President Bush’s special humanitarian coordinator for Sudan began meetings with top Sudanese government officialsyesterday. Andrew Natsios, the most senior U.S. government official to visit Sudan in 12 years, urged the Sudanesegovernment to provide unimpeded access for food and medicine deliveries, and said he would press Sudanese officialsfor a permanent halt in the bombing of hospitals, schools and other civilian sites in the rebellious south.
Sudan is under U.S. sanctions and on the State Department’s list of nations that sponsor terrorism. Kartoum sees theU.S. envoy as a signal of a new U.S. policy toward Sudan. Bush is expected to name a high-level peace envoy soon,putting the United States for the first time in the forefront of efforts to negotiate an end to the 18-year-longcivil war.
The largely Muslim, Arab north has waged a nearly two-decade war to impose its authority in southern Sudan, whosepeople are African and practice either traditional religions or Christianity. The conflict has left 2 million peopledead and 4 million displaced within Sudan’s borders.
Two weeks ago, the Sudanese government accepted a Libyan-Egyptian peace initiative which called for an interimgovernment composed of all political forces, the recognition of religious, cultural and ethnic diversity, respect forhuman rights, and freedom of speech.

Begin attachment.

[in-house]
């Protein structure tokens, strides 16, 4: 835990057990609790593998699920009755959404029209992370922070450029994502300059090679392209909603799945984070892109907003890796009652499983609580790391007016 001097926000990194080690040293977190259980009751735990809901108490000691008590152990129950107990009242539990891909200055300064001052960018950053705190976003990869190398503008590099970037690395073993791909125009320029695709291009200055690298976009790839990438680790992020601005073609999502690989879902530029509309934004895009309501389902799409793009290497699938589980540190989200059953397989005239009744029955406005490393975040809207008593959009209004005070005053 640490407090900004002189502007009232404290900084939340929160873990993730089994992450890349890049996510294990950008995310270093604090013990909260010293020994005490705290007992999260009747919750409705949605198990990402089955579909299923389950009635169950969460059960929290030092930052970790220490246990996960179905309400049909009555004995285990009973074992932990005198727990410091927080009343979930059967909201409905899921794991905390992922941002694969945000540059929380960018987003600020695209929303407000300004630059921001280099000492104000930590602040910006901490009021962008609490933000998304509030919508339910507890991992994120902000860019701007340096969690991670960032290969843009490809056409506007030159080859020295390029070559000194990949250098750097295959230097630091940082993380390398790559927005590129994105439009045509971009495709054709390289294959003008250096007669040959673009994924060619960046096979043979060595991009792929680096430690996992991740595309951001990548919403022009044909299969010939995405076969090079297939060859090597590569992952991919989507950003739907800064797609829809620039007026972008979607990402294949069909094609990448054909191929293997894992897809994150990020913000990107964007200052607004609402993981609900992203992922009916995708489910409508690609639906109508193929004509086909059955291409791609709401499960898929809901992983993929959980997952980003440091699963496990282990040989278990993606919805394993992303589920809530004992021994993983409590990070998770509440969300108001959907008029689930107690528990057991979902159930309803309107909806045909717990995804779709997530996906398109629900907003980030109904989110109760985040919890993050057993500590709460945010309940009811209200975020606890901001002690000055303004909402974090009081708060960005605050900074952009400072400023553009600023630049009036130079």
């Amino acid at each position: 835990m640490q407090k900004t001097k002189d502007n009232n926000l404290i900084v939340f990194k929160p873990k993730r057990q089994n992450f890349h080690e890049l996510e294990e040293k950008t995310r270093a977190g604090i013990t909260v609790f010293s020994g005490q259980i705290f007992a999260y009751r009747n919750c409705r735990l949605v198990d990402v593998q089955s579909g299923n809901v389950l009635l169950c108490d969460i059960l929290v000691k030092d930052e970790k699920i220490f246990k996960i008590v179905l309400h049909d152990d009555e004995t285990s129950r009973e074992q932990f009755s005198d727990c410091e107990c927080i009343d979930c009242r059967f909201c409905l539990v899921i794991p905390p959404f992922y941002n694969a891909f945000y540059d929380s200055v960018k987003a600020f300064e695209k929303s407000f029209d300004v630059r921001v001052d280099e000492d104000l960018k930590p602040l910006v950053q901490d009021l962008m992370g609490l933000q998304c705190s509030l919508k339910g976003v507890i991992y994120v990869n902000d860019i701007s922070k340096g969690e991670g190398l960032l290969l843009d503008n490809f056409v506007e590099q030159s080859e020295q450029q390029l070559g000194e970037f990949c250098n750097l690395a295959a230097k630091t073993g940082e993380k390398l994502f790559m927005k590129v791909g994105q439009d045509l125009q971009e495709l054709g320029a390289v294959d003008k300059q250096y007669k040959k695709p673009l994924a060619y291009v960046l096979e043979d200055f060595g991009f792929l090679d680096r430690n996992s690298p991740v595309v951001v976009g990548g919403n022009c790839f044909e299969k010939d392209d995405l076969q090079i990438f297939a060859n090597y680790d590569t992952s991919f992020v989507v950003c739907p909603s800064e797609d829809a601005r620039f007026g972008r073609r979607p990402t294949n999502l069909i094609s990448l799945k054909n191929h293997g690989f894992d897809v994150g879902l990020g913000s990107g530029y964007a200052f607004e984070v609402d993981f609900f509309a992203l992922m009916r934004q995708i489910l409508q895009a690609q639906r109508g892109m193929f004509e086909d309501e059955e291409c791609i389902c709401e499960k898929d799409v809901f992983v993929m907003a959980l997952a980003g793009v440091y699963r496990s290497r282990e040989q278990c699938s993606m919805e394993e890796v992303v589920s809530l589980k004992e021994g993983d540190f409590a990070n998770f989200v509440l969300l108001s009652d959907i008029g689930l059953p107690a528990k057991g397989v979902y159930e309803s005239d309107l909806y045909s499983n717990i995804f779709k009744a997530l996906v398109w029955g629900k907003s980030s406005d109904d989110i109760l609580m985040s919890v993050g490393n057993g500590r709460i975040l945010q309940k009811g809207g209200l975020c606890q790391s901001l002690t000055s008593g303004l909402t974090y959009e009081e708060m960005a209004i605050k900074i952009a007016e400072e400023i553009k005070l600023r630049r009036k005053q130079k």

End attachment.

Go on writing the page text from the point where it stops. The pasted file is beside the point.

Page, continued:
Oil has played a central role in the conflict. Humanitarian groups say that oil extraction has, since its inceptiontwo years ago, intensified the Sudanese conflict, and accuse the government of pursuing a scorched-earth policy inbombarding civilians living around the oil fields, and even enslaving civilians to clear the land for oil extraction.Through a number of Asian and Western companies, including the Canadian giant Talisman, Sudan pumps out some 200,000barrels of oil per day.
U.S. oil companies are taking an increasing interest in Sudan, where experts believe large petroleum reserves layuntapped. A Sudanese leader recently invited U.S. companies to expand their operations in the country.
- Francis Bok, 22-year old Dinka from the Southern Sudan who says he was enslaved for 10 years. He iscurrently an associate with the American Anti-Slavery Group in Boston.
- Sayeed El-Khateeb, Director of the The Center for Strategic Studies in the Sudan.
- Bona Malwal, former minister in the government of Southern Sudan and currently the publisher of the_Sudan Democratic Gazette_, which is published in exile from London.
- Congressperson Don Payne
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